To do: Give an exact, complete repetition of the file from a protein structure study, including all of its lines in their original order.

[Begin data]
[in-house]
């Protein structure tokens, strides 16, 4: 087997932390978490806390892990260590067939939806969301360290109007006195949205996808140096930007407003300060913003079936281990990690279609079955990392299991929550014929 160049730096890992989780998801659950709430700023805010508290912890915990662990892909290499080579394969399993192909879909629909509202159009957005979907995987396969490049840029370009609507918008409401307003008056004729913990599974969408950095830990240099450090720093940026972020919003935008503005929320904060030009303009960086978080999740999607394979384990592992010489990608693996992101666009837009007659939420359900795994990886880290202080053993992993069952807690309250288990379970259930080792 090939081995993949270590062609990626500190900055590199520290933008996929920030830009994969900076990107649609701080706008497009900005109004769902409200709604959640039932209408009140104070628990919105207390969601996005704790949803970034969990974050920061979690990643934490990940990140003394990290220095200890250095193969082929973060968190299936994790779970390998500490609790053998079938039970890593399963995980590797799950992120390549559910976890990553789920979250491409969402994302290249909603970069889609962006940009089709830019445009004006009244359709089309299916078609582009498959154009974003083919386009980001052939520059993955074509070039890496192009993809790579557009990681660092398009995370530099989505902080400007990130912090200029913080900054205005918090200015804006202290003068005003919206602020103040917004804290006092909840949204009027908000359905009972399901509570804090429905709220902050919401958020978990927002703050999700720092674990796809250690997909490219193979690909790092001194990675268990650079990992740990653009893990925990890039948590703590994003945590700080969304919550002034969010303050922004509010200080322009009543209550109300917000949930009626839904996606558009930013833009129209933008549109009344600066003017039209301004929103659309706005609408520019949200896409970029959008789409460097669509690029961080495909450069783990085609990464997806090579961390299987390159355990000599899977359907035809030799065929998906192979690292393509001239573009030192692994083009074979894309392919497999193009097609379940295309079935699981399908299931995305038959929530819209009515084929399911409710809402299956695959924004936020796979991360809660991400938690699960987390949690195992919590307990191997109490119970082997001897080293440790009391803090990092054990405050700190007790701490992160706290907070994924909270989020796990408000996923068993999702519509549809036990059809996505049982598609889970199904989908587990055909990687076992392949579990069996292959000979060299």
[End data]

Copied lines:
[in-house]
């Protein structure tokens, strides 16, 4: 087997932390978490806390892990260590067939939806969301360290109007006195949205996808140096930007407003300060913003079936281990990690279609079955990392299991929550014929 160049730096890992989780998801659950709430700023805010508290912890915990662990892909290499080579394969399993192909879909629909509202159009957005979907995987396969490049840029370009609507918008409401307003008056004729913990599974969408950095830990240099450090720093940026972020919003935008503005929320904060030009303009960086978080999740999607394979384990592992010489990608693996992101666009837009007659939420359900795994990886880290202080053993992993069952807690309250288990379970259930080792 090939081995993949270590062609990626500190900055590199520290933008996929920030830009994969900076990107649609701080706008497009900005109004769902409200709604959640039932209408009140104070628990919105207390969601996005704790949803970034969990974050920061979690990643934490990940990140003394990290220095200890250095193969082929973060968190299936994790779970390998500490609790053998079938039970890593399963995980590797799950992120390549559910976890990553789920979250491409969402994302290249909603970069889609962006940009089709830019445009004006009244359709089309299916078609582009498959154009974003083919386009980001052939520059993955074509070039890496192009993809790579557009990681660092398009995370530099989505902080400007990130912090200029913080900054205005918090200015804006202290003068005003919206602020103040917004804290006092909840949204009027908000359905009972399901509570804090429905709220902050919401958020978990927002703050999700720092674990796809250690997909490219193979690909790092001194990675268990650079990992740990653009893990925990890039948590703590994003945590700080969304919550002034969010303050922004509010200080322009009543209550109300917000949930009626839904996606558009930013833009129209933008549109009344600066003017039209301004929103659309706005609408520019949200896409970029959008789409460097669509690029961080495909450069783990085609990464997806090579961390299987390159355990000599899977359907035809030799065929998906192979690292393509001239573009030192692994083009074979894309392919497999193009097609379940295309079935699981399908299931995305038959929530819209009515084929399911409710809402299956695959924004936020796979991360809660991400938690699960987390949690195992919590307990191997109490119970082997001897080293440790009391803090990092054990405050700190007790701490992160706290907070994924909270989020796990408000996923068993999702519509549809036990059809996505049982598609889970199904989908587990055909990687076992392949579990069996292959000979060299």